If you read David Pogue’s column in the New York Times, you know beneath his funny and random banter, there is always a grain of poignancy. Somehow we doubt he’s just talking about digital photo frames here:

“The only question, then, is why manufacturers don’t actually bother doing what’s right. I’m sure they have all kinds of excuses for compromise: “That would cost money,” “That would set us back a month,” “That would limit sales in Eastern Europe,” whatever.

But you don’t have to have an M.B.A. to understand that refusing to compromise on design, for any reason, can lead to fantastic commercial success. Look at Apple, Google, Sonos, R.I.M. (makers of the BlackBerry), or (in its glory days) Palm.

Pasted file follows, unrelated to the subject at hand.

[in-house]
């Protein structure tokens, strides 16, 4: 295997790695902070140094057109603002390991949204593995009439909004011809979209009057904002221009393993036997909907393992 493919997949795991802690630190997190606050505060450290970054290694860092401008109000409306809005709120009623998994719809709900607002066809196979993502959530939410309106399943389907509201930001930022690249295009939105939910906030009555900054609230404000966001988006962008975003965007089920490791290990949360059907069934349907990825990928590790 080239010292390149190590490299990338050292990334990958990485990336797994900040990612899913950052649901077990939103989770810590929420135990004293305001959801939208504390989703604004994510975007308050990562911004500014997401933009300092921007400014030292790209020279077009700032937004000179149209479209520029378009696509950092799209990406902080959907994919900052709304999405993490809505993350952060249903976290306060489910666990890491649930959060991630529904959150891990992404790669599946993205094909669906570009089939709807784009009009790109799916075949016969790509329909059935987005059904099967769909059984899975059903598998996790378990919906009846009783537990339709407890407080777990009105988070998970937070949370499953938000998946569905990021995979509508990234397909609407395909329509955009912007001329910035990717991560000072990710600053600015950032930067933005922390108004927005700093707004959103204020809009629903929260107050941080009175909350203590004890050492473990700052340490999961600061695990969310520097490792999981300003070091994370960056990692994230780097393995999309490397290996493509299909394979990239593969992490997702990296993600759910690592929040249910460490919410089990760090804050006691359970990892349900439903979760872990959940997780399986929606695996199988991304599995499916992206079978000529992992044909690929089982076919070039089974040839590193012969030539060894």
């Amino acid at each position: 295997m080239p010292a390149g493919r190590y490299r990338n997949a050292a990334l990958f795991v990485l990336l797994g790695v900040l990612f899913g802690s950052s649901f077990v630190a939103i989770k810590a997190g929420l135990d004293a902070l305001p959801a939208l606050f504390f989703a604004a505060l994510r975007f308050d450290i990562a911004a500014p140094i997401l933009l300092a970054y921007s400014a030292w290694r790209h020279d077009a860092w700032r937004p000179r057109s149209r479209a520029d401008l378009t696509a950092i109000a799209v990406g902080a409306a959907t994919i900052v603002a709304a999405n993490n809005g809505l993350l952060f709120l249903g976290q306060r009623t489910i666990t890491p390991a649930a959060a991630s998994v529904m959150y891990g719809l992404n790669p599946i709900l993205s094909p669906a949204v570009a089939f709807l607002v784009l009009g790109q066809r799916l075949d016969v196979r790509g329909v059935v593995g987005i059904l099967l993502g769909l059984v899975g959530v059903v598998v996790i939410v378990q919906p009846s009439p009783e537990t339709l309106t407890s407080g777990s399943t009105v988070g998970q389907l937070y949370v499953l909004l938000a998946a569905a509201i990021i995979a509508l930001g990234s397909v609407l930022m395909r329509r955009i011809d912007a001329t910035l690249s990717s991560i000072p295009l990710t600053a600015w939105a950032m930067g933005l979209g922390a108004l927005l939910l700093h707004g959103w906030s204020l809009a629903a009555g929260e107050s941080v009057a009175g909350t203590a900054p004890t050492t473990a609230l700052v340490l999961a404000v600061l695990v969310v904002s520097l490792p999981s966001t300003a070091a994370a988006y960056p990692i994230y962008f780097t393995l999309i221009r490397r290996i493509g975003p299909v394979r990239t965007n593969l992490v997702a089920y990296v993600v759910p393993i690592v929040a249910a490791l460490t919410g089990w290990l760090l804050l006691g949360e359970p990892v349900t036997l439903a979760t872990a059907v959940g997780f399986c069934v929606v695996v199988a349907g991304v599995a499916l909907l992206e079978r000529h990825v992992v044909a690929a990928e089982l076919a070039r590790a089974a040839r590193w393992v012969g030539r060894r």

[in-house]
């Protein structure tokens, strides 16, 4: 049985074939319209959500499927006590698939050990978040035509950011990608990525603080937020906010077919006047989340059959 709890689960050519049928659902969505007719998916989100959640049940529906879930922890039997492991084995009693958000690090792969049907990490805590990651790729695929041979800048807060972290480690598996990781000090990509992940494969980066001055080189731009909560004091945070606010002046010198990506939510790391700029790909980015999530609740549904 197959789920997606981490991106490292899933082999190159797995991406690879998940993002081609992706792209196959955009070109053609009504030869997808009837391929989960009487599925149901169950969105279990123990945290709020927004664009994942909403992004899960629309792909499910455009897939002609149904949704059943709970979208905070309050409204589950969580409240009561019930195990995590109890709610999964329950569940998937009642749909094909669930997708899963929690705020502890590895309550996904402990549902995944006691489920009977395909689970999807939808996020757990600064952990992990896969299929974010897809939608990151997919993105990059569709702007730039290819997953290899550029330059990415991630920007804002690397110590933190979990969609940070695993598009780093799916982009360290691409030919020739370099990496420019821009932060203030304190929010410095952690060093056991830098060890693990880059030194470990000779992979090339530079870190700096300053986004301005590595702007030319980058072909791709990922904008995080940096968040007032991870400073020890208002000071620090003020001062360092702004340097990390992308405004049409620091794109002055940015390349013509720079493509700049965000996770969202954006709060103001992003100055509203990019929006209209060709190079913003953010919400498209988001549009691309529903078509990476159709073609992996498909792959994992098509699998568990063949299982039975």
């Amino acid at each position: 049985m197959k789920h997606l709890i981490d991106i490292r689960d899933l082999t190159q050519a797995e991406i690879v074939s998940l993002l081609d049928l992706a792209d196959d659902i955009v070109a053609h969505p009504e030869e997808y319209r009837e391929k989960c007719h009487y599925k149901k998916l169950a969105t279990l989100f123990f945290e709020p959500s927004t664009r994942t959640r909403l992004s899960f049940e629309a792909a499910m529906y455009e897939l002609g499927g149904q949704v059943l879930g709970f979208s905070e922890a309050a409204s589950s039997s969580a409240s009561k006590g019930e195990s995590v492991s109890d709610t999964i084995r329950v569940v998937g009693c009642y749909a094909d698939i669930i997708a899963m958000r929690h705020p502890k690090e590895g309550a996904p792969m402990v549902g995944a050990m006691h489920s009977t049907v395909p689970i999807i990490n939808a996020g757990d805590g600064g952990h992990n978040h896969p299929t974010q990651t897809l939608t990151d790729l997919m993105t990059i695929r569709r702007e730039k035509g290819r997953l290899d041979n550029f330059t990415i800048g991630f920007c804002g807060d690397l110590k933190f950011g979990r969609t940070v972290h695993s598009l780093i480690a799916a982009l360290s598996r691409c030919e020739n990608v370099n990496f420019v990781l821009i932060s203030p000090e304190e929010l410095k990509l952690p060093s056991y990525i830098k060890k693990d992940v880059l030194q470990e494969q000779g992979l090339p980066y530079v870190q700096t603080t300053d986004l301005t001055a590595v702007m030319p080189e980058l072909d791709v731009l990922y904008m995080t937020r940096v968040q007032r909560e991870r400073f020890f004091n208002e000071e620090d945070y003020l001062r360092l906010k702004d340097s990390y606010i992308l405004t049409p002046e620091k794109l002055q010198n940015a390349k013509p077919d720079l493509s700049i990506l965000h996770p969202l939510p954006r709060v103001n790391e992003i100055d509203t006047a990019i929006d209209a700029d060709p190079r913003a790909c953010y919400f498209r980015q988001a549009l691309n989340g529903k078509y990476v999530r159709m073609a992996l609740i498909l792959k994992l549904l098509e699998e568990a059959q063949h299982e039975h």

So what goes through the minds of executives who don’t sweat the small stuff? Don’t they realize that critics and bloggers will find and publicize the limitations? Don’t they realize that customers nowadays can compare notes, can warn each other away? And in a crowded field like digital frames, why on earth can’t they see that the only way to differentiate is to be better than the other guys?”

We could all do well to remember that…

( via Daring Fireball )


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